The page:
services


In 2016 LIRNEasia went to Jaffna for fun. Finally there was a hotel big enough to house our large group so we decided on Jaffna as the location of our annual trip. Many interactions followed, for example on our work on online freelancing. This longer piece was first published in Tamil in Thinakkural. It is interesting that the Tamil paper carried the data tables, but the Financial Times chose to delete them (correction: deleted only in the online version).
Sri Lanka’s unemployment rate is low (4.4 percent in 2016), yet its youth (15-24 yrs) unemployment rate is 22 percent. Unemployment among the more educated (above GCE AL) is 8.3 percent, almost double the overall rate. The participation of women in the labor force is 34.
This post is part of series of responses to observations made during a discussion on the “Aluth Parlimenthuwa” show on TV Derana. Read Part II here. There is value in engaging with people with different worldviews. I had such an opportunity during a rare television talk show on ICT issues on Derana. A senior policymaker in the science and technology policy area stated that ICT-related exports were not in the top ten only to be quickly corrected by two other panelists.
Ahilan Kadiragamar is an articulate spokesperson of the Collective for Economic Democratisation in Sri Lanka. Therefore, I looked forward to an exchange of views on the proposed economic and technological cooperation agreement (ETCA) with India, organized by the Church and Nation Committee of the Sri Lanka Methodist Church. The slides that I used are here. It was a little disappointing to hear that the alternative policies being advocated by these well-meaning people boiled down to import controls and juche. The problem was encapsulated by a question from the audience: In which countries are these import control policies being implemented?
I’ve been asked to comment on a brewing storm in a tea cup, the supposed opening of the gates to hordes of Indian IT workers. At this time, all that the government is considering is a Framework Agreement, or an agreement to work in a time-bound manner toward a technical and economic cooperation agreement. I was involved in the early stages of negotiation but have little knowledge of current state. Not having the time to engage with the issues in detail, I thought, I’d paste below the transcript of a talk I gave at the National Chamber of Commerce, along with the slideset. Addressing an audience of who I took to be diehard protectionist types from the world of commodities and goods, I had highlighted how much we had benefited from unilateral but incomplete (one still had to grovel before the BoI for most permissions) liberalization that allowed us to grow the telecom and IT & ITES sectors over the past two decades.
We have this interest in cellar dwellers. Cuba has been in the bottom 10 of mobile and Internet for long. But entrepreneurs are still exporting services from that country. The NYT story does not spell out how they receive payments. There must be a workaround for that too.
Except for our work on agriculture, most of our activities contribute to the development of the service sector. This is partly because it is the sector that is most dependent on ICT services and because that’s where the investment and growth is, in the countries that we work in. But every so often, industrial policy, or the notion that governments should promote specific industries, including by spending taxpayer money on them, raises its head. I wrote http://www.lankabusinessonline.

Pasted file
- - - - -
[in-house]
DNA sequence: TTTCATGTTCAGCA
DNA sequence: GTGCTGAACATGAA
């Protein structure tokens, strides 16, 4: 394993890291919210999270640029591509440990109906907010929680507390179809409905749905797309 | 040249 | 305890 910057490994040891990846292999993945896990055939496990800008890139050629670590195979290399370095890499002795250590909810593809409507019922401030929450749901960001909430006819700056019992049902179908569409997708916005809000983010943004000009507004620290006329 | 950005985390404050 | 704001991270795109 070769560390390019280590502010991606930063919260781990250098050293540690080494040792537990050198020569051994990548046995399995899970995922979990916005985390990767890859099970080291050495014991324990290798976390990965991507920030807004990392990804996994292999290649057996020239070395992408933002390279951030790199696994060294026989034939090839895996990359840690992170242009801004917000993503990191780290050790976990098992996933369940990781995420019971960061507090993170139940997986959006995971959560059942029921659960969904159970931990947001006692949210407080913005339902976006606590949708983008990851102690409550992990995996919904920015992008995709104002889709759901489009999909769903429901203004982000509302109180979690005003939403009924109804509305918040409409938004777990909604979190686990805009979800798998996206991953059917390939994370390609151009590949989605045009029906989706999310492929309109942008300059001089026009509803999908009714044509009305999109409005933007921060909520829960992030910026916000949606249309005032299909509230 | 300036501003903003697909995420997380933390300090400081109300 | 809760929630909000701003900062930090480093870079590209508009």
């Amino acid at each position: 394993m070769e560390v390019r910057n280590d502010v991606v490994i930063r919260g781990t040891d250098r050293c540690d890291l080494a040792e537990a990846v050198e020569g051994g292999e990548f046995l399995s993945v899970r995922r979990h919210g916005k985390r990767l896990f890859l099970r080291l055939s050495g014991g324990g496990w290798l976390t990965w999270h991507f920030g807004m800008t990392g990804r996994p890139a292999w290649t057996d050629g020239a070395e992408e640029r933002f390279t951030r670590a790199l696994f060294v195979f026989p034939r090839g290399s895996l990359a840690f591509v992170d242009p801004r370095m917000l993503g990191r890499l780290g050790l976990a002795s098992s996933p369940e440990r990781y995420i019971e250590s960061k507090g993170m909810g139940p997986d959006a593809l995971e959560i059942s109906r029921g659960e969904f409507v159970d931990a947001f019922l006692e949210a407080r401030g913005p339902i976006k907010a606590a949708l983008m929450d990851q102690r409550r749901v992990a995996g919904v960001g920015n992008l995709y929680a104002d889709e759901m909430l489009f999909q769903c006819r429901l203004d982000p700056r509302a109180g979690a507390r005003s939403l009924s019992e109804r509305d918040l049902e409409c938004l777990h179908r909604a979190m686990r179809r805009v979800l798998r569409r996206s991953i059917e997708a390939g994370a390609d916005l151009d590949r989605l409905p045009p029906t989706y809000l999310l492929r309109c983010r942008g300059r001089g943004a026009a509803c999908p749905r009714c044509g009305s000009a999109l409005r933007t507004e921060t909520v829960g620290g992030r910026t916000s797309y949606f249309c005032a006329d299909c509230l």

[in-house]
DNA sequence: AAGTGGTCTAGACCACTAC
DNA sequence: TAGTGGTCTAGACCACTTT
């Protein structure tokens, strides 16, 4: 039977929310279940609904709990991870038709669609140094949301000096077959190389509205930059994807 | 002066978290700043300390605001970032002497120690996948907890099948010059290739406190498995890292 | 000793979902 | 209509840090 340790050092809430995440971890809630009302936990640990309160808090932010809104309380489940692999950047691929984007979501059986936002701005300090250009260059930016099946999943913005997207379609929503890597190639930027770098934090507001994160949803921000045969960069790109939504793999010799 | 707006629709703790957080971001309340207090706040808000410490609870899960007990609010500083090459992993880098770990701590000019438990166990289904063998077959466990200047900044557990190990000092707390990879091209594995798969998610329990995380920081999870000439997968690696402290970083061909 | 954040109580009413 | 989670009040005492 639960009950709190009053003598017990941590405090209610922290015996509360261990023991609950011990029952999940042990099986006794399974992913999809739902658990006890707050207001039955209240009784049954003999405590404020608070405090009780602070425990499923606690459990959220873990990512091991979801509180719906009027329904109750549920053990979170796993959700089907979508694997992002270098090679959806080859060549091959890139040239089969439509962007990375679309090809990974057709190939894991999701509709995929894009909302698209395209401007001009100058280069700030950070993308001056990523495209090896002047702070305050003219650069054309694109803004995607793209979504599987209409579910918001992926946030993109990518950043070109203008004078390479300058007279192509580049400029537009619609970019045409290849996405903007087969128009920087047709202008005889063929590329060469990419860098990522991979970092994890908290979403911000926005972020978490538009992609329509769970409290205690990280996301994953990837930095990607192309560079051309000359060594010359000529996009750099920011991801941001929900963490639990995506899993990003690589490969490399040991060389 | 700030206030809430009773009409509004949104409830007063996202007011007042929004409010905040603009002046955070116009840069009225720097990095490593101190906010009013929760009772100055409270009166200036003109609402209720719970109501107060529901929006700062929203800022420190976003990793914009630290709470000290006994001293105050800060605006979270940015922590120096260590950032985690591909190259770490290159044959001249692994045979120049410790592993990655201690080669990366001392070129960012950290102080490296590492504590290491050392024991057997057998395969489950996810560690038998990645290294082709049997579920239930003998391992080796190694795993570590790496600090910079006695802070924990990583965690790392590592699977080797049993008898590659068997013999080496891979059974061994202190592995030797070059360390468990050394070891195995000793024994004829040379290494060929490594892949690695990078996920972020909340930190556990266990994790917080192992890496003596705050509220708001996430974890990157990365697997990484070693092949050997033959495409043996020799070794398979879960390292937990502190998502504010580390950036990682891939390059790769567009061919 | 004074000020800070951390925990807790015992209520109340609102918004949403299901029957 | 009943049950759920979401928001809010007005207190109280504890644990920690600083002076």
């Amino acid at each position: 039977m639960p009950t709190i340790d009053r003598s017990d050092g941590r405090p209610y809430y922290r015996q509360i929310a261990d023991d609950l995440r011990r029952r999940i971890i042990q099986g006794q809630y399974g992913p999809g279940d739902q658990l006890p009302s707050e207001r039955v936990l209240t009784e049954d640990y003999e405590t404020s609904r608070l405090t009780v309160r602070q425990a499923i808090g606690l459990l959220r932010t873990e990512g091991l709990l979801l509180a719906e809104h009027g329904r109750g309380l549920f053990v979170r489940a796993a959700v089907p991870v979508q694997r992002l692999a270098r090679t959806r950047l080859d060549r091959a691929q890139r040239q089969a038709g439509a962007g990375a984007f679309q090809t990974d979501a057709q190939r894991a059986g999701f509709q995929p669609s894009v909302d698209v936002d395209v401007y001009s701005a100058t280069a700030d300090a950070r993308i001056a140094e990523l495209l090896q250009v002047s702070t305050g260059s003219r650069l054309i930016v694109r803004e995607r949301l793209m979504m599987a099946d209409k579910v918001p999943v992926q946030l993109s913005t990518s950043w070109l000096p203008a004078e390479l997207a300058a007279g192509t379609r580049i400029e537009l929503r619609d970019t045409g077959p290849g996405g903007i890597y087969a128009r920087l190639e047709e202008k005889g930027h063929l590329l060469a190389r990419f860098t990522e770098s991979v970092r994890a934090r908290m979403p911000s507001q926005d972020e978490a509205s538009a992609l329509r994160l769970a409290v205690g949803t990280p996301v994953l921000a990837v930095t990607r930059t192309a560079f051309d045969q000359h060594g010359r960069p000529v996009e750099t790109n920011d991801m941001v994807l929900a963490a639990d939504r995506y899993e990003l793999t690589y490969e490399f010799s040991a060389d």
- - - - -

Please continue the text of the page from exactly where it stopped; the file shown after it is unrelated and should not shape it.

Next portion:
I’ve been harping on the value of focusing on earnings per employee if we are to pay decent salaries. This was in the context of the IT and ITES sectors in Sri Lanka, where I have the data, but the argument applies to the entire service sector (where most of the jobs of the future will be) and to all countries. A recent report on Apple’s earnings per store employee v salaries paid to those employees, highlights the issues again: By the standards of retailing, Apple offers above average pay — well above the minimum wage of $7.25 and better than the Gap, though slightly less than Lululemon, the yoga and athletic apparel chain, where sales staff earn about $12 an hour. The company also offers very good benefits for a retailer, including health care, 401(k) contributions and the chance to buy company stock, as well as Apple products, at a discount.
Though not part of LIRNEasia’s funded research, we have kept an eye on, and engaged with, issues related to services trade liberalization, partly because ICTs form a critical element of international services trade and the success of telecom reform exemplifies what can be achieved by liberalization of Mode 3 trade in services. In debates around the Comprehensive Economic Partnership Agreement between India and Sri Lanka, I recall someone raising the question as to why I was not advocated the optimal solution of multilateral agreements to liberalize trade. I answered “Doha is dead and SAARC is comatose, this is the best we got.” Now finally it appears that the death of Doha is being officially recognized. Contrary to the declarations made at the G20 summit meetings in earlier years, the world leaders seem to have finally given up on the possibility of concluding the trade talks within the parameters on which they had launched them as a single undertaking.
We’re generally in favor of budget business models, but export industries that do not earn enough per employee to pay a decent wage have to be an exception. Here is some analysis I did on the Sri Lanka software export and offshoring BPO industries, based on official figures: The total software earnings of USD 294 million are produced by 27,000 people. That is LKR 99,825 per employee per month. Lower than I expected. On the BPO side, 13,000 people produce USD 98 million.